Any time a numismatic writer begins with disclaimers, as I am now, you can be sure the content in one way or another will rile someone. Although I am a member of the Citizen’s Coinage Advisory Committee, the views expressed herein are my own concerning the 50th Anniversary Gold Kennedy Half Dollar and the US Mint’s decision in August to suspend retail sales in Philadelphia, Denver and Washington, D.C., as well as at the 2014 ANA World’s Fair of Money in Rosemont, Illinois.
Let’s start with the 50th Anniversary Gold Kennedy Half Dollar. I never liked the idea. The US Mint was not honoring the 35th President of the United States but a coin depicting a portrait of JFK in a minting process that initially accented and then smoothed over his hair above the ear, in response to a request by First Lady Jacqueline Kennedy. Many believe the obverse design is fetching and the reverse, by former mint engraver Frank Gasparro, noble. Well, yes– if your like the United States seal. (Gasparro made the “e pluribus unum” somewhat larger on the half dollar.)
This reprise by the Mint was going to be a hot-seller because of the tens of thousands of JKF Half Dollar hobbyists. My sole contribution to the project as a member of the CCAC was noting that the date on the obverse should be 1964-2014, rather than just 1964, to distinguish the new coin from the thousands of gold-plated 1964 half dollars still found on occasion in rolls.
I knew the new coin would be popular, but I never anticipated the groundswell perpetuated in part by NGC and PCGS labels, which helped create a mob scene at Rosemont, Ill., during the ANA show. I wasn’t there. But one of the best accounts of the coin-buying frenzy was written by Barry Stuppler under the title: “Kennedy Gold Coin Becomes a Numismatic Disaster.”
Stuppler made these points:
- 1000-person long lines with many there bused earlier by large retail dealers.
- Dealers paying $1250 over the Mint-listed price and then immediately slabbing them with NGC and PCGS for retail on their sites at $4000 to $5000 per coin.
- Police arriving in the middle of the night to arrest brawlers and quell bad behavior of buyers.
- Longer lines forming as the ANA show progressed until safety concerns became so pronounced that the US Mint suspended sales, concerned about safety.
Ungodly profits have a tendency to cause brawls and worse, especially when the buyers are not hobbyists but are bused in for the sole purpose of making a quick buck off of a gold half dollar. Profits were out of this world, especially the coin bought for $1240 and slabbed PR70DCAM by PCGS with the phrase “1st coin sold–Chicago”–on the label. That specimen went for $100,000. You can read all about that in Coin World by clicking here.
As viewers know, I often take a hard look at the slabbing companies and the questionable but nonetheless legitimate profits being made for what is printed on the label, be it “Early or First Release®,” “First Strike®,” or, in this case, “1st coin sold–Chicago.”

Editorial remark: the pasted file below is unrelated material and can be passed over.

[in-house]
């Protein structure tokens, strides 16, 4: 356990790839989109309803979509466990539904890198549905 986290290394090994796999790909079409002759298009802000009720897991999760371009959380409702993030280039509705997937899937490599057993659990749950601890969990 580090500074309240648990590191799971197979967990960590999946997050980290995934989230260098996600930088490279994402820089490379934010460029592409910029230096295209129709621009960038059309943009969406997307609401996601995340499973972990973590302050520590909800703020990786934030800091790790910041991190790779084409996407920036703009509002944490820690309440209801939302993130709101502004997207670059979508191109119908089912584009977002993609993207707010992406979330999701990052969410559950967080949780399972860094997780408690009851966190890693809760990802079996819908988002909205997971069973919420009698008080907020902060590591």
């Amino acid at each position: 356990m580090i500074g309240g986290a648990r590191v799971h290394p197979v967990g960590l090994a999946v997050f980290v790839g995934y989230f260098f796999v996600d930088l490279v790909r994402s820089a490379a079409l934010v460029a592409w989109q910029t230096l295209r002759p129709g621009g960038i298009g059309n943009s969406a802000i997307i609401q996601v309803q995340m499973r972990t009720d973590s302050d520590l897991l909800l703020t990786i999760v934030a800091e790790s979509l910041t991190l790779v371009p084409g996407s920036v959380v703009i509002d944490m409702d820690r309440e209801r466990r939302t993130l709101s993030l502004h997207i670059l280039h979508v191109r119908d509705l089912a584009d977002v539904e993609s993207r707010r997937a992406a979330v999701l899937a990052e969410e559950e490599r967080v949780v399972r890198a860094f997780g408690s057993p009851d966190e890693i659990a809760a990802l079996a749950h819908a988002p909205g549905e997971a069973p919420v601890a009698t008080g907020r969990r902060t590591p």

As Stuppler says in his article about the Kennedy gold half dollar, “You are not buying or investing in a rare coin; you are paying a very large premium for a label that has little to no chance of becoming part of a registry collection by PCGS or NGC. ”
The numismatic fiasco, or if you prefer Stuppler’s word “disaster,” will be repeated again as long as the US Mint produces desirable gold coins in new or enhanced styles with increasing safety concerns that (a) will require more security at shows to monitor bad behavior because of long lines forming in the middle of the night, (b) could eventually result in thefts of coins from the bourse, especially when hundreds of non-collectors are bused in, whose sole purpose is to make quick, easy money, and (c) could tarnish the good name and reputation of the US Mint, particularly if bad behavior leads to a death or felony crime.
A more timely question is how, in particular, are these advance sales helping the hobby–which the US Mint truly wants to effect, creating new generations of collectors–if non-collectors, profit-seekers, corporate branders and more costly security-driven shows are the result?
As you might have anticipated, I have a solution that will further the hobby and bring thousands more real and prospective collectors to the US Mint website: a lottery.
Here’s how it would work:
- The Mint would order and collect from its production line the first 1000 manufactured coins for distribution to the public. This would be a real, honest-to-goodness early release and first strike. (For those who believe those corporate designations are spurious, see my latest post on that.)
- Hobbyists would have to visit the US Mint site to register free of charge for the lottery. Registrants would receive a lottery number and nickname (more on that later). This has the potential to bring thousands of new buyers to the government’s online retail shop.
- The Mint would create packaging specifying that the enclosed coin was a lottery winner, either creating its own label and slab or allowing holdering companies to process the coin for an undoubted new and exciting label, as long as the packaging wasn’t opened,
Oh, and what about the ANA? How will it profit from lottery now that alluring new gold coins will not be sold onsite by the Mint?
Imagine this: Mint officials on the first day of the show alongside a gargantuan screen with a digital roulette wheel spewing out 100 winning numbers and nicknames every hour and cameras on site capturing the sullen faces of dealers who had to advertise in advance in coin magazines asking winners to contact them if they want to make a killing.